Last edited by Faerg
Thursday, May 14, 2020 | History

4 edition of The New York conspiracy, or, a history of the Negro plot found in the catalog.

The New York conspiracy, or, a history of the Negro plot

Daniel Horsmanden

The New York conspiracy, or, a history of the Negro plot

with the Journal of the proceedings against the conspirators at New York in the years 1741-2.

by Daniel Horsmanden

  • 87 Want to read
  • 28 Currently reading

Published by Negro Universities Press in New York .
Written in English

    Subjects:
  • New York (N.Y.) -- History -- Conspiracy of 1741

  • Edition Notes

    SeriesLibrary of American civilization -- LAC 15643.
    The Physical Object
    FormatMicroform
    Pagination392 p.
    Number of Pages392
    ID Numbers
    Open LibraryOL13558922M
    LC Control Number87550450
    OCLC/WorldCa18967197

    The New-York Conspiracy, or a History of the Negro Plot, with the Journal of the Proceedings against the Conspirators at New-York in the Years (New York: Southwick and Peluse, In , New York City was thrown into an uproar when a sixteen-year-old white woman, an indentured servant named Mary Burton, testified that she was privy to a monstrous conspiracy against the white people of Manhattan. Promised her freedom by authorities if she would only uncover the plot, Mary reported that the black men of the city were planning to burn New York City to the ground. As the.

      One Man Exposed the Secrets of the Freemasons. His Disappearance Led to Their Downfall Before his book could be published, William Morgan was dragged away by a group of Masons, never to be seen again. Click to read more about The Great Negro Plot: A Tale of Conspiracy and Murder in Eighteenth-Century New York by Mat Johnson. LibraryThing is a cataloging and social networking site for booklovers All about The Great Negro Plot: A Tale of Conspiracy and Murder in /5(1).

      New York Weekly Journal, A full and particular Account of the Negro Plot in Antigua, as reported by the Committee appointed by the Government there to enquire into the same, March 7, Public Record Office, The Confessions of Wan an Indian Slave belonging to Peter Low and of York a Negroe belonging to Peter Marschalk, J , and J The New York Conspiracy, or a History of the Negro Plot: With the Journal of the Proceedings Against the Conspirators at New-York in the Years ; Together with Several Interesting Tables avg rating — 0 ratings/5(3).


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The New York conspiracy, or, a history of the Negro plot by Daniel Horsmanden Download PDF EPUB FB2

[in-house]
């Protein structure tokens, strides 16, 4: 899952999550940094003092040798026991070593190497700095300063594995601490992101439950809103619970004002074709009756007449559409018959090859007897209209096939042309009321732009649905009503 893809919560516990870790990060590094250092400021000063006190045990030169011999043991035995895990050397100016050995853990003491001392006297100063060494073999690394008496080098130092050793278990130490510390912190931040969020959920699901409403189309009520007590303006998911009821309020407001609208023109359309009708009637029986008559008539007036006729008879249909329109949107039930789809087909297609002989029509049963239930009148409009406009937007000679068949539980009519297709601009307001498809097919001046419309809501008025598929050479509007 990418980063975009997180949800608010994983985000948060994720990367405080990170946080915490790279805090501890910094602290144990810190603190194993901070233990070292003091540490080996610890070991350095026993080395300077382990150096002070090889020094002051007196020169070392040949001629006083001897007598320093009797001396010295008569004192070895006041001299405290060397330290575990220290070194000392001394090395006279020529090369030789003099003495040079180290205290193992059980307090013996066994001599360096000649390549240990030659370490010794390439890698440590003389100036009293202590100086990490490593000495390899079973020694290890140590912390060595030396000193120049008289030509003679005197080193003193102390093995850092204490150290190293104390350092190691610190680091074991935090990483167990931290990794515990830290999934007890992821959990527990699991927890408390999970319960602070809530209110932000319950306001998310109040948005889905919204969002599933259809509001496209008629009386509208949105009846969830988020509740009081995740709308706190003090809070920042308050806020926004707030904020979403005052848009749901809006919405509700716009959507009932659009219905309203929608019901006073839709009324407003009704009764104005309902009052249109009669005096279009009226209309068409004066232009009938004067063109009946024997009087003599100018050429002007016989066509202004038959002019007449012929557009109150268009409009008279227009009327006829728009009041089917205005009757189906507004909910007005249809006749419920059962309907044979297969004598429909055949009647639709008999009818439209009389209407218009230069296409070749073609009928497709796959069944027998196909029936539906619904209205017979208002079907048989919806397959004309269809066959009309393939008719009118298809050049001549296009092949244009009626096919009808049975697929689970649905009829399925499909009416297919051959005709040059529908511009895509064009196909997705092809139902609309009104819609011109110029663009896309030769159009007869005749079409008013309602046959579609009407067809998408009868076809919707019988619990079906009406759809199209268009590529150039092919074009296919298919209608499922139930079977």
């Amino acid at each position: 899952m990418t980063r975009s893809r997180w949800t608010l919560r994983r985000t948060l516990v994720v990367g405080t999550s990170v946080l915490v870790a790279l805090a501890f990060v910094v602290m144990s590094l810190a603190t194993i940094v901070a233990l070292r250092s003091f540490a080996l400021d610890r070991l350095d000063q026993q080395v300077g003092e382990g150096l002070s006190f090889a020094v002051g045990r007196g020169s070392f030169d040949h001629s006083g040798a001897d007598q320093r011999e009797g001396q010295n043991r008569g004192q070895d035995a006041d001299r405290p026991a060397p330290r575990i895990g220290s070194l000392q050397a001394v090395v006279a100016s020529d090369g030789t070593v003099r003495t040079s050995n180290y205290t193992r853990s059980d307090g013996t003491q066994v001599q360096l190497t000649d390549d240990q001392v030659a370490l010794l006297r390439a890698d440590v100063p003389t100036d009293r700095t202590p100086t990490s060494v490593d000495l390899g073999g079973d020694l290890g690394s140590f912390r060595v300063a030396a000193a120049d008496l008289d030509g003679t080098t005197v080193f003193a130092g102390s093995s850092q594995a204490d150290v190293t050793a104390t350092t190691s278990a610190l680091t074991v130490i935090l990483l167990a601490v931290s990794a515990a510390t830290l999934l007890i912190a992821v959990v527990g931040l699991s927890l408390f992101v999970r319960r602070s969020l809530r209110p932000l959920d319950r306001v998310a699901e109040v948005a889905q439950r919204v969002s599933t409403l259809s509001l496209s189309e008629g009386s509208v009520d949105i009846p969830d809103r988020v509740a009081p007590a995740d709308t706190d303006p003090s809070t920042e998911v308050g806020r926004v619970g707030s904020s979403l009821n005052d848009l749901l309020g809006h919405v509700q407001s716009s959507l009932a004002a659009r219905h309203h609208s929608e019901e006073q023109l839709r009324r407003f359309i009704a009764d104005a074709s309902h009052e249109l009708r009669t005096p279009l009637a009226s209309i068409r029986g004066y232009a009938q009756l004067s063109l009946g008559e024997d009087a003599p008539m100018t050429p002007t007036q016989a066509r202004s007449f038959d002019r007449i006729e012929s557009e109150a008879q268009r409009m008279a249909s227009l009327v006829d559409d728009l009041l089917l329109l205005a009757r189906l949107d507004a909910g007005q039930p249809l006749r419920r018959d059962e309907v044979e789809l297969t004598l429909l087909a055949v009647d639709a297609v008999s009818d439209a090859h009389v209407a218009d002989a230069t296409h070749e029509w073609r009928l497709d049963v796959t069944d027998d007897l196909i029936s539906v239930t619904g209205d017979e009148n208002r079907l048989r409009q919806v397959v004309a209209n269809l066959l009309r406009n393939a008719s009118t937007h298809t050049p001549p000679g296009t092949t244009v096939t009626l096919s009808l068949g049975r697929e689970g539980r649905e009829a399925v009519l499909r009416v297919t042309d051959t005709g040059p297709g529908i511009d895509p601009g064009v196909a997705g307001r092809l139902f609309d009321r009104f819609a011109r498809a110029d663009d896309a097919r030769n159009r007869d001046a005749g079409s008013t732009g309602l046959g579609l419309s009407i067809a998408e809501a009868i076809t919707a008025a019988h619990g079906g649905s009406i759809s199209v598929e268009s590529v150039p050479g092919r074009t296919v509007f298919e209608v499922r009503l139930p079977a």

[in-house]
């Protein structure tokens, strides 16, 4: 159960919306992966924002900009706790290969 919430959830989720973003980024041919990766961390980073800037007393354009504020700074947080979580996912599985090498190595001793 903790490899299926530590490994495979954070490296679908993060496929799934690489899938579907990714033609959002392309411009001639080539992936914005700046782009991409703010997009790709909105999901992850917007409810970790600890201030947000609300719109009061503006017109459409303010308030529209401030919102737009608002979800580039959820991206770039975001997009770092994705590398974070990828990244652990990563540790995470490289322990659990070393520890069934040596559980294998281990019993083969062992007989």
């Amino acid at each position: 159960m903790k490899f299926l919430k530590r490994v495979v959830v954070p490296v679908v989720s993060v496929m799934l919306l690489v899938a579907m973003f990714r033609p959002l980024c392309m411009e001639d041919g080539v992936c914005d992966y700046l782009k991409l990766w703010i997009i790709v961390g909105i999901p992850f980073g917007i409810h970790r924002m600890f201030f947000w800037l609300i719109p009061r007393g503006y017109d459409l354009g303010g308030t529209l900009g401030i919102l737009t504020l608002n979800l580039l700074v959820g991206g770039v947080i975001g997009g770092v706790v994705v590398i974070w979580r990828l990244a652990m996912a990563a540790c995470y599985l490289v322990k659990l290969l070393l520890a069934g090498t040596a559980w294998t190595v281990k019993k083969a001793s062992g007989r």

New York slave rebellion ofalso called New York Conspiracy of or the Great Negro Plot ofa supposed large-scale scheme plotted by black slaves and poor white settlers to burn down and take over New York ly fueled by paranoia, the city’s white population became convinced that a major rebellion was being planned.

: New-York Conspiracy, or a History of the Negro Plot with the Journal of the Proceedings Against the Conspirators at New-York in the Years Second American Edition, illustrated with tables at rear. Modern quarter calf over paper-covered boards; all edges untrimmed; scattered light foxing and spotting to text, some dampstaining at bottom edge of title-page and prelims Price: $ The New-York conspiracy, or, A history of the Negro plot, with the journal of the proceedings against the conspirators at New-York in the years New-York: Printed and published by Southwick & Pelsue,no.

3, New-street, Mat Johnson delves into an embryonic era of Colonial American history with his latest offering, The Great Negro Plot: A Tale of Conspiracy and Murder in Eighteenth-Century New York. The non-fictional title implies a stoic tome, but surprisingly the author infuses a fresh voice and contemporary observations into the telling of fateful events Cited by: 3.

The New York Conspiracy: Or a History of the Negro Plot, with the Journal of the Proceedings Against the Conspirators at New-York in the Years Together with Several Interesting Tables Author: Daniel Horsmanden. When a series of thirteen fires broke out in March and April ofEnglish colonists suspected a Negro plot--perhaps one involving poor whites.

Much as in Salem a half century before, hysteria came to colonial America, and soon New York City's jails were filled to overflowing. Daniel Horsmanden. Citation Information: Daniel Horsmanden, The New-York Conspiracy, or a history of the Negro plot (Excerpt).